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Outlook: IEA Says Nuclear Is Set for a 'Comeback'

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Nuclear power is "set to make a comeback," International Energy Agency (IEA) Executive Director Fatih Birol said this week, as his agency released a long-awaited report on nuclear power's role in the global energy transition. If the transition proceeds with a precipitous decline in nuclear power generation, from 10% of global output to 3% by 2050, the energy transition will be more challenging, more risky and $500 billion more expensive, the report argues. But the IEA also warned that any true nuclear buildout needs industry to lower reactor construction costs by 40%, and governments to develop frameworks that "facilitate investment" in nuclear.

The new report repeats the IEA call — first made in its influential May 2021 report on achieving worldwide net-zero emissions by 2050 — for doubling nuclear power, which the Paris-based agency argues will provide a complementary role to renewables via its dispatchability and its provision of "system services." It also builds on a May 2019 report, the first by the IEA to focus entirely on nuclear power, which argued that nuclear life-extensions are "generally cost-competitive" with other power generation sources, including new wind and solar capacity.

This week's report, titled Nuclear Power and Secure Energy Transitions and released Jun. 30, expands its focus to argue that nuclear energy "can help make the energy sector's journey away from unabated fossil fuels faster and more secure," and notes that the global policy "landscape" is "opening up opportunities for a nuclear comeback."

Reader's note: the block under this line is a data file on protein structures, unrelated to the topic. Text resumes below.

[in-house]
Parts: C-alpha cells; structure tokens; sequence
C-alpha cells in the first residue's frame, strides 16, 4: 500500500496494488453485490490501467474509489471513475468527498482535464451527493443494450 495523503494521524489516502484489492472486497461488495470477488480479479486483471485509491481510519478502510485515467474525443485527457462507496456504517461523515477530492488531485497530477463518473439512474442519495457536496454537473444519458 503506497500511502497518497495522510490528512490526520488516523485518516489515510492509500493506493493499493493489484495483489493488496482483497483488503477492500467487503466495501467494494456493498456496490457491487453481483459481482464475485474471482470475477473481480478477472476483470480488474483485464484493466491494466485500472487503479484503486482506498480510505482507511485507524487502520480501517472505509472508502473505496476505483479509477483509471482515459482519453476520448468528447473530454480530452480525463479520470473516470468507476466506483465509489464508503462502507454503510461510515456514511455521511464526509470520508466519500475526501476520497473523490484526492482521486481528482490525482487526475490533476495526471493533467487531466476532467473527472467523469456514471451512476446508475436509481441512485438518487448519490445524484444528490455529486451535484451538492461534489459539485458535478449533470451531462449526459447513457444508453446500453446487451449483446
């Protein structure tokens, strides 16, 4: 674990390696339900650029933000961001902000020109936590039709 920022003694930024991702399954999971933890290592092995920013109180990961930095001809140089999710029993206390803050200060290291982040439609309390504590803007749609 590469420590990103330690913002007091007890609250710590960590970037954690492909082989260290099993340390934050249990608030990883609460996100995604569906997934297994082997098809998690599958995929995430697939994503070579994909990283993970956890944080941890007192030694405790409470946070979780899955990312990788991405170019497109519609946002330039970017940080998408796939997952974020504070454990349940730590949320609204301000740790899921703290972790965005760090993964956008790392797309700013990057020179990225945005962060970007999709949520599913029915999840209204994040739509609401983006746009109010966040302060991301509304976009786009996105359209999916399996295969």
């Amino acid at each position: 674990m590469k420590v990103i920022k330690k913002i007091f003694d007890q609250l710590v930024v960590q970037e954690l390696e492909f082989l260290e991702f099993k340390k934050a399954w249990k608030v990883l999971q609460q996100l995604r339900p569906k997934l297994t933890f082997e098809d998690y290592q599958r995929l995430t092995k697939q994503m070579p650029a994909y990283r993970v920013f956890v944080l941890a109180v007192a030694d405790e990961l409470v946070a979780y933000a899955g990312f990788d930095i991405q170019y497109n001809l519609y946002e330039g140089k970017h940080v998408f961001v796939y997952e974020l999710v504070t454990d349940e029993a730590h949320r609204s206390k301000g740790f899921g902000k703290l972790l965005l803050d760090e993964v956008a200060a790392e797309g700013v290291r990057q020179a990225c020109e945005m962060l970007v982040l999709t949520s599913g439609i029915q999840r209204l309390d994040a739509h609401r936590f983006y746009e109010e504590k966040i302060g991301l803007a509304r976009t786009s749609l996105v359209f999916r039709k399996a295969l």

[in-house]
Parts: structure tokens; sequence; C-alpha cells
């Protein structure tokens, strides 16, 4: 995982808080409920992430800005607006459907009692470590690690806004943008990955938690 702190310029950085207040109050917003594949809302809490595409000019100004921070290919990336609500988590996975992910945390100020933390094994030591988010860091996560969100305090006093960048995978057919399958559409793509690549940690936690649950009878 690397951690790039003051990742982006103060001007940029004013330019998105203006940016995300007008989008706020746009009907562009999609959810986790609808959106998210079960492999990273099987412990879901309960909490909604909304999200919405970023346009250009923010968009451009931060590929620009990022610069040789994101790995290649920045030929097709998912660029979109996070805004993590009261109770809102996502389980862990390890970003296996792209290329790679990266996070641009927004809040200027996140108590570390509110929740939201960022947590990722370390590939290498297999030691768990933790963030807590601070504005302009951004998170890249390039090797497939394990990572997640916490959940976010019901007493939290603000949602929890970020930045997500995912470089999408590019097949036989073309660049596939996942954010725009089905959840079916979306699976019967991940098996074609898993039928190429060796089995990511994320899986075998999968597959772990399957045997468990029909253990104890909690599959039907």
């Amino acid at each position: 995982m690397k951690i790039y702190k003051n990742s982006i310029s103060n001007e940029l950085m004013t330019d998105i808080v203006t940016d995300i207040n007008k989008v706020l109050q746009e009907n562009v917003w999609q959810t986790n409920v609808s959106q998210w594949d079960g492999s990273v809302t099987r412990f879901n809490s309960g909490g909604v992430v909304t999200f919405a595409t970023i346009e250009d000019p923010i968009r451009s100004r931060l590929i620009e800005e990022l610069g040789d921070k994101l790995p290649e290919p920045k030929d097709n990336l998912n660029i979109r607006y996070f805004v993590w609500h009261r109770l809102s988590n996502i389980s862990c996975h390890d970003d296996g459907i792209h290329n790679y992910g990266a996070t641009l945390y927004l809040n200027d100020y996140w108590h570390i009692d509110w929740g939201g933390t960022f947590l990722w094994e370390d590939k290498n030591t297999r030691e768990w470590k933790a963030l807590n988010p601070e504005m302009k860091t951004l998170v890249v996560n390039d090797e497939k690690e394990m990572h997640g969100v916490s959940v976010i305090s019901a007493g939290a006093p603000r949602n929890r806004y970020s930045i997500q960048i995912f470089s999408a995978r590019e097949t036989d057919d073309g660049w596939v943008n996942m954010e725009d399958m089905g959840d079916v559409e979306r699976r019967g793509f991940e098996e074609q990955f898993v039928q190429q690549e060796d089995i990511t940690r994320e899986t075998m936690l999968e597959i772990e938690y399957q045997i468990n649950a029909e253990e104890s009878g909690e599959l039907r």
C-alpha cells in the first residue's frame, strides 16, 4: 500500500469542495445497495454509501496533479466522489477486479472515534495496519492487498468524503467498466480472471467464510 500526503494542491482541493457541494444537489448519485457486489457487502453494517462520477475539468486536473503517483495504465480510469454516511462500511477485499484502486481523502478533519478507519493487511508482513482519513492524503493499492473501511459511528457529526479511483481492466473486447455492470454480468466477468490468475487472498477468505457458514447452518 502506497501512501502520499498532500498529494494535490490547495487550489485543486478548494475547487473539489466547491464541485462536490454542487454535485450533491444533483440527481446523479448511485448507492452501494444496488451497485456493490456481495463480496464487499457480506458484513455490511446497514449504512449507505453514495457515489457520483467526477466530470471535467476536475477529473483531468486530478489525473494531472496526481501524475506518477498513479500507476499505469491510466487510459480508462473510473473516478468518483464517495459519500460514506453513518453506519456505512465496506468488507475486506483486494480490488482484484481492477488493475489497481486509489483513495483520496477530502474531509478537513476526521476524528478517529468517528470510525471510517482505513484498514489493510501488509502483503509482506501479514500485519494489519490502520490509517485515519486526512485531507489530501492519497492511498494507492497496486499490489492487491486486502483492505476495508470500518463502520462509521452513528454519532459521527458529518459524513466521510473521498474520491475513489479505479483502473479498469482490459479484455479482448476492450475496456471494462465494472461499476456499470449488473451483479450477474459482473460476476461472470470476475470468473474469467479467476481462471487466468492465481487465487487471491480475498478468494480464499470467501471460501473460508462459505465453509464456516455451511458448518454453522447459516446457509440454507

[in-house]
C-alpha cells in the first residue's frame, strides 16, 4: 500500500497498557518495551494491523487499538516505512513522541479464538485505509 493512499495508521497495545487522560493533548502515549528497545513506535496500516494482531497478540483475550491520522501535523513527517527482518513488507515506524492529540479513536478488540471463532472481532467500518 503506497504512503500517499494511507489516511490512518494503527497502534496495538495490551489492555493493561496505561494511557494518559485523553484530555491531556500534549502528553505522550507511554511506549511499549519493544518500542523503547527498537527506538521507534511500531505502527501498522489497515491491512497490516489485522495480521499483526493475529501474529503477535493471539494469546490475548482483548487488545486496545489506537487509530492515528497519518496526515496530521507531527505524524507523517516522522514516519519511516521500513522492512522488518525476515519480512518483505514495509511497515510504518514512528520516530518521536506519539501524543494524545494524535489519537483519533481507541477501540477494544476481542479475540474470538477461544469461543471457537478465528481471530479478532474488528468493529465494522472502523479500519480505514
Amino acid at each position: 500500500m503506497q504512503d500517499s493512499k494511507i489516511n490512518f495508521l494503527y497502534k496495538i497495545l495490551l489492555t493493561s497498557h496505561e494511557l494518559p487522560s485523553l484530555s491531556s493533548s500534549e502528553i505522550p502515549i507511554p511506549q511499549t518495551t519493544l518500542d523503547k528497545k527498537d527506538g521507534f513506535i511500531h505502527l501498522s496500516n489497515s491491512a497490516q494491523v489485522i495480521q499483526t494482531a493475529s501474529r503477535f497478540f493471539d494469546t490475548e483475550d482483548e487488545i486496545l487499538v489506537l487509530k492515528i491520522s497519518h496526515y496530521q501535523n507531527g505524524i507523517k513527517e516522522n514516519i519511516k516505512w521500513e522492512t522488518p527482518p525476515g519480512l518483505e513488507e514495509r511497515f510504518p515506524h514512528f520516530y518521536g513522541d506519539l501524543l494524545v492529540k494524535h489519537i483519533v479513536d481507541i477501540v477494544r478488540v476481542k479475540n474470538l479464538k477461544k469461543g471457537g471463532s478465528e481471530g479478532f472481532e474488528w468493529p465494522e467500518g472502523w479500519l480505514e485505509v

Birol praised recent policy shifts in Belgium and South Korea that reversed official nuclear phaseout goals just as he had last week implicitly criticized Germany's decision not to extend its last three reactors beyond 2022. But he also refocused his pro-nuclear arguments on both energy security, cost and geopolitical grounds, noting in the last instance that China and Russia are taking the lead in nuclear power, and China is set to operate more nuclear plants than any other country by 2030.

A Growing Appetite

"We were already seeing before the current war context that there was a growing appetite for nuclear power," said Birol, but thanks to "high energy prices," a "growing attention to energy security" and the "national security of many governments," the IEA is "seeing that several countries around the world are reviewing their position vis-à-vis nuclear power." Birol pushed stridently for such a review, explaining that IEA staff examined what would happen if instead of more nuclear power, there were "less nuclear in the future." Their conclusion was that "it would be technically more challenging, more expensive and riskier. Therefore we thought we should bring this to the attention of the decisionmakers."

The IEA's official role is advising OECD member states on energy policies, and given recent policy signals it's safe to say that many OECD decisionmakers are already receptive to these arguments.